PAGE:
I am also more than any of that. I can define my Self by my consciousness. I think. I evaluate. I act on decisions. I am aware of my world. However, I don’t always know why I do the things I do, so something else must be at work. Sometimes I sense unknown motives and desires behind what I do. Sometimes these things just pop out and shock me. How can I explain an urge to suddenly call an old friend or to take a drive alone? How can I explain why I want to cross my legs when I sit down? Sometimes we can find triggers for our impulses, but usually we just move from one subconscious desire to another without any real awareness of why we do what we do. So I know there are two parts of my Self, conscious and subconscious. But I don’t know enough about these parts and how they work to form a good picture of who I am.

I have a spiritual Self -- driven by unseen forces and universal realities that are bigger than I can fathom. I have a Self that others see. People have an opinion about me when they get to know me. Am I any of this? Can I know my real Self? Can you know my real Self?

Over the next few weeks, we will be talking about how we, as a church, take good care of the Self, the Self as individual and the Self in relationship with others in our church and in our world. We will be thinking about a process of spiritual formation that includes letting go of old ways of doing things so Self-transformation can emerge in our individual lives and in our church. Before we can engage on any journey of transformation, before we talk about empowerment and new life, there’s a beginning step. We must become aware. Awareness is the beginning, the middle, and the end of the spiritual life. Today, we become aware of the Self in relationship with God and others.

When I was a teenager, trying to figure out who I was and where I fit into the world, the church I belonged to had an answer for me. The Self is created by God, fallen into sin, restored through the atoning work of Christ, and destined to inherit life through resurrection.

Sounds good on paper, but what does it mean? I was taught that a self-existent, totally unique, Supreme Being called God creates and controls the universe. This God is self-sufficient, does not need creation to be complete, and does not rely on creation for anything. God can’t rely on us, the creation, because creation is corrupted … sinful … separated from a holy, perfect God. The difference between the Creator and the human creation is so vast that God exists fundamentally in a different order of being -- an infinitely superior, stronger, more excellent way. It’s as if one compared the sun and a candle, the ocean and a raindrop, or the universe and the room we are sitting in.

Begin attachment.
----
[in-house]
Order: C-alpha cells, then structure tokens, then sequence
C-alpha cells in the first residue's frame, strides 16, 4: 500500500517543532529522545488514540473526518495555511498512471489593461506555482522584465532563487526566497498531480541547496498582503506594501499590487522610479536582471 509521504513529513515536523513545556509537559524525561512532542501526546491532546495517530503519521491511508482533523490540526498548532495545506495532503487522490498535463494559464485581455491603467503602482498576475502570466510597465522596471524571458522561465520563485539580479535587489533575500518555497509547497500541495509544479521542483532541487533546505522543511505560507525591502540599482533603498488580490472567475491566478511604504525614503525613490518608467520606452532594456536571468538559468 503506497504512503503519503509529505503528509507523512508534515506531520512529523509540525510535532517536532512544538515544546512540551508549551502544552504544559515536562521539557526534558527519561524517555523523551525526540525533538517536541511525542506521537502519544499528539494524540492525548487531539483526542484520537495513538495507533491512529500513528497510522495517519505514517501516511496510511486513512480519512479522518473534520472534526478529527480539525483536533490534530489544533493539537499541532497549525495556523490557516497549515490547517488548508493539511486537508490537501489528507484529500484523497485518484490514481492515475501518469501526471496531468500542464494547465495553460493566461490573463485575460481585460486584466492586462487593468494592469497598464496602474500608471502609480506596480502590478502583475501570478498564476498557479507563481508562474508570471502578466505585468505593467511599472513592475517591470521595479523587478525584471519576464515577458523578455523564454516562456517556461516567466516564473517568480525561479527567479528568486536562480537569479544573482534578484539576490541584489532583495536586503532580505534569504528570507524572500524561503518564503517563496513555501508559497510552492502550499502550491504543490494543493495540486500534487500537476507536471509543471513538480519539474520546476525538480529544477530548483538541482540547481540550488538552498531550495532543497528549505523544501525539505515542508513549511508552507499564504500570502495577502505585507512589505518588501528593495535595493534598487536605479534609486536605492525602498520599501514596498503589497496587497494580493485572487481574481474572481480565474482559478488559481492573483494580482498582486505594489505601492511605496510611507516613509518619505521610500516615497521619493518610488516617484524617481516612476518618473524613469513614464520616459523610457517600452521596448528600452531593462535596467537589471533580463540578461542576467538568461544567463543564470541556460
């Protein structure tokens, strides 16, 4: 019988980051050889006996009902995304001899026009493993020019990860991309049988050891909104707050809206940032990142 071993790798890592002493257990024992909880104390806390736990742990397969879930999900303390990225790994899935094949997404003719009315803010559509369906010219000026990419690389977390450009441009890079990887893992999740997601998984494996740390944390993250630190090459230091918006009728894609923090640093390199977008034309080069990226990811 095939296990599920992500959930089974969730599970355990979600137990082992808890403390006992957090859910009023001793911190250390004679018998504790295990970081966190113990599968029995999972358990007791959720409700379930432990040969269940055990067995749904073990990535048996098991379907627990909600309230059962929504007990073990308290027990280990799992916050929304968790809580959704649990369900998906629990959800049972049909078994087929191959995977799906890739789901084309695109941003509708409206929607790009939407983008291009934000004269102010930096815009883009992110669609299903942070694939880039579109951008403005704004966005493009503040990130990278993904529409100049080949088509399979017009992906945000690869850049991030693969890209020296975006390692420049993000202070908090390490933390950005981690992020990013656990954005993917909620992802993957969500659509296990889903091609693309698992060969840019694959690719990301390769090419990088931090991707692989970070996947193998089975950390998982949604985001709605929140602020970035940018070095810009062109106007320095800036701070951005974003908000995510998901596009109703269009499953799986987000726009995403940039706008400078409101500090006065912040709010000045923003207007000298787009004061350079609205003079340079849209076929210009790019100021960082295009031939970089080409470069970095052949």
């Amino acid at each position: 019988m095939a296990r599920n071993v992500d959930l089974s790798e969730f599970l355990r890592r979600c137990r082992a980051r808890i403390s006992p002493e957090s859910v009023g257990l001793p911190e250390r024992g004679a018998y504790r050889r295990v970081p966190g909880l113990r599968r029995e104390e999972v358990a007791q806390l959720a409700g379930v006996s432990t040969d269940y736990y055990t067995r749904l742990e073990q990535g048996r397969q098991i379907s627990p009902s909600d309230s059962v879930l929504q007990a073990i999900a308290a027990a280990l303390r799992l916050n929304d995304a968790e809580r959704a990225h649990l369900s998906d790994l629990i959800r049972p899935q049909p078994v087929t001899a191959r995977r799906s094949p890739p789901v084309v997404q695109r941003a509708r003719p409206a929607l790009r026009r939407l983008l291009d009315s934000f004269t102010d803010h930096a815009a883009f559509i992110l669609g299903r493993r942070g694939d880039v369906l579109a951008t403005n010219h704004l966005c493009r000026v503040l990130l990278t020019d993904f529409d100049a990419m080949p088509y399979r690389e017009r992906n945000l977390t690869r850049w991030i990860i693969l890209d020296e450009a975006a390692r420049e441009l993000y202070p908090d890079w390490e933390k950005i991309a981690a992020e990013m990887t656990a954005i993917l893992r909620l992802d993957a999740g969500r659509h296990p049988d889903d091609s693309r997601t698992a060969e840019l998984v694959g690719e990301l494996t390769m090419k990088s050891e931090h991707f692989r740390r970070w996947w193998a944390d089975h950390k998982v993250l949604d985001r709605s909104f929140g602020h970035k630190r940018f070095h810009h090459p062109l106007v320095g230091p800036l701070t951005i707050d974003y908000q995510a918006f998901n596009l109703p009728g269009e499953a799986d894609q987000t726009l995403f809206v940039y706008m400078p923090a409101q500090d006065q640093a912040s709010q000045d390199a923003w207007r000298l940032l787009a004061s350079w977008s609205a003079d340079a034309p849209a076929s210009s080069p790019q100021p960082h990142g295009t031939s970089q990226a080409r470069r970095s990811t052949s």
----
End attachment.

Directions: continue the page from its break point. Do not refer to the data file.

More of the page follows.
The Self is created by God and fashioned in the image of God. The job of the self is to love God. But, because of our sinful nature, we can only love God, Self, and others imperfectly. I was told that the only way to know perfect love is to accept Jesus as Lord and Savior of the world who takes away our sin and restores us to right, perfect relationships.

As time went on, I had some issue with this answer. It did not take into account how we are fearfully and wonderfully complex, as the Psalmist puts it. It does not take into account how God partners with us to forge a more just, compassionate world. The theology I grew up with wanted me to understand myself as someone who inherited sin – someone who is originally cursed. Over time I began to wonder what might happen if we understood ourselves as originally blessed, rather than originally cursed?

Instead of being suspicious about our bodies, we would welcome our bodies and we would be gentle, instead of combative. Humility would no longer mean despising of one’s Self.

Instead of trying to control everything, we would be more ready to experience and celebrate the passions of life. Instead of regarding humans as sinners we would regard ourselves and others people who can choose to create or destroy.

So, let’s flip the assumptions. Let’s become aware of a different way of thinking about God and Self. Here is my first provocative proposal of the morning: God does not know the future. You see, I was also taught, back in the day, that God has the future all mapped out and pre-determined. My teachers took the poetic words of Psalm 139 literally: every day of life is recorded in God’s book. Every moment is laid out. If we don’t live into that future, we are straying from God. So God needs to use coercive force and punishment to correct us and guide us and get us back on track.

The God I worship is a God of relationship –a God who shares power with us instead of using power to punish us. In my experience God is the creative and transforming power in my life, ever new, ever leading me to put my faith and trust in the beckoning future.  And if our relationship is truly mutual, then God grows as I grow, as we all grow into a more compassionate, peace-building humanity. God is present in all things, but God’s presence leaves room for growth, creativity, freedom. 

Instead of a sinner in the hands of an angry God, I think the Self is created with agency. That means the Self acts in freedom to birth a future that is best for the nature that has birthed us. God’s will for humans is that we use our freedom to co-create and nurture the world.  The Self exists in relationship with God, with others, and with all of creation. The Self always has choices. Each of us is in charge of shaping our lives and justifying our choices.

Now keep in mind, freedom should not be mistaken for equality with God, the Creator. We partner with God in a cosmic, ongoing creative process.